Injection correctly
• You should not be given Amiodarone Injection after the expiry date (EXP) which is stated on the
carton. The expiry date refers to the last day of that month. Your doctor or nurse will check that the
date has not passed before giving this medicine to you

• This medicine will be stored below 25oC in the original container. Only clear solutions free of
particles should be used
• For single use only. Discard any unused solution
6. Contents of the pack and other information
What Amiodarone Injection contains:
• Each 3ml ampoule contains 150mg of the active substance, amiodarone hydrochloride
• The other ingredients are benzyl alcohol, polysorbate 80 and water for injections
What Amiodarone Injection looks like and contents of the pack
• Amiodarone Injection is a clear, pale yellow solution and is available as 3ml ampoules in cartons of
10.
Marketing Authorisation Holder
Aurum Pharmaceuticals Ltd, Bampton Road, Harold Hill, Romford, Essex, RM3 8UG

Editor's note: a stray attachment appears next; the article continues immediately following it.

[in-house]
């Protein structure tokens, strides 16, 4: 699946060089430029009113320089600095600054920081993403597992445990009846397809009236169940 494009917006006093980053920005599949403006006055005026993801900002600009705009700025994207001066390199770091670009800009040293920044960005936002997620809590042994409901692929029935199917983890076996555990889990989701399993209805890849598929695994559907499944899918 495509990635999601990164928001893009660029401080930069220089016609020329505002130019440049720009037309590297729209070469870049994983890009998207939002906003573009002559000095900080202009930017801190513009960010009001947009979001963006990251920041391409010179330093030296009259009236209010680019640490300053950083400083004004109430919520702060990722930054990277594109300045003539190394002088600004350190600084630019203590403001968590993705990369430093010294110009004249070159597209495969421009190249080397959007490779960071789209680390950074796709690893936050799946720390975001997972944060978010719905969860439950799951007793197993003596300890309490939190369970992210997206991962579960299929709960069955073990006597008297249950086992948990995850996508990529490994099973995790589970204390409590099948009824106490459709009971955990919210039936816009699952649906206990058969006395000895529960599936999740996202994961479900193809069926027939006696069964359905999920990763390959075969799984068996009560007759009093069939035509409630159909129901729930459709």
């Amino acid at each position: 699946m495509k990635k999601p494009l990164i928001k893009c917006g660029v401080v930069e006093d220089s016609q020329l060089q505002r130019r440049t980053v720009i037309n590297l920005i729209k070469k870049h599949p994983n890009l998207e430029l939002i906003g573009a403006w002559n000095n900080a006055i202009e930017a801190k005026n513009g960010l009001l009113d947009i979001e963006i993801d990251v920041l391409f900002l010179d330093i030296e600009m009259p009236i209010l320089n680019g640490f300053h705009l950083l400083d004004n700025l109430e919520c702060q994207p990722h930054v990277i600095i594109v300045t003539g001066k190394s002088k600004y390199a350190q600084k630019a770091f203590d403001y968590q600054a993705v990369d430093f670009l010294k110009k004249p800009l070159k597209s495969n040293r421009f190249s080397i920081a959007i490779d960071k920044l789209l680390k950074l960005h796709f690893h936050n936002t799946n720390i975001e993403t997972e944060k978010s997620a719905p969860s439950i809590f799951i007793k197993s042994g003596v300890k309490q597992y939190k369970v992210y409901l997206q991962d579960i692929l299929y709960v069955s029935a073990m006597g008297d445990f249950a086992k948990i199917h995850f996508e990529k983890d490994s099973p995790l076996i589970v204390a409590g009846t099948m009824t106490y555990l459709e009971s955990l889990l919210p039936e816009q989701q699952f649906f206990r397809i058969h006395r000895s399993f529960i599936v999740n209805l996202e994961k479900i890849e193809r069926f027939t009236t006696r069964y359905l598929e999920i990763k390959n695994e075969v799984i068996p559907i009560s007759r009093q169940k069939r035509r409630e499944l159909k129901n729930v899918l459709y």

United Kingdom
Manufacturer
Rotexmedica GmbH, Arnzneimittelwerk, Bunsenstrasse 4, D-22946 Trittau, Germany
MA Number: PL 12064/0123
This leaflet does not contain all the information about your medicine. If you have any questions
or are not sure about anything, ask your doctor or pharmacist or contact Medical Information
at the above address.
This leaflet was last revised in 02/2013

Expand Transcript

Source: Medicines and Healthcare Products Regulatory Agency

Disclaimer: Every effort has been made to ensure that the information provided here is accurate, up-to-date and complete, but no guarantee is made to that effect. Drug information contained herein may be time sensitive. This information has been compiled for use by healthcare practitioners and consumers in the United States. The absence of a warning for a given drug or combination thereof in no way should be construed to indicate that the drug or combination is safe, effective or appropriate for any given patient. If you have questions about the substances you are taking, check with your doctor, nurse or pharmacist.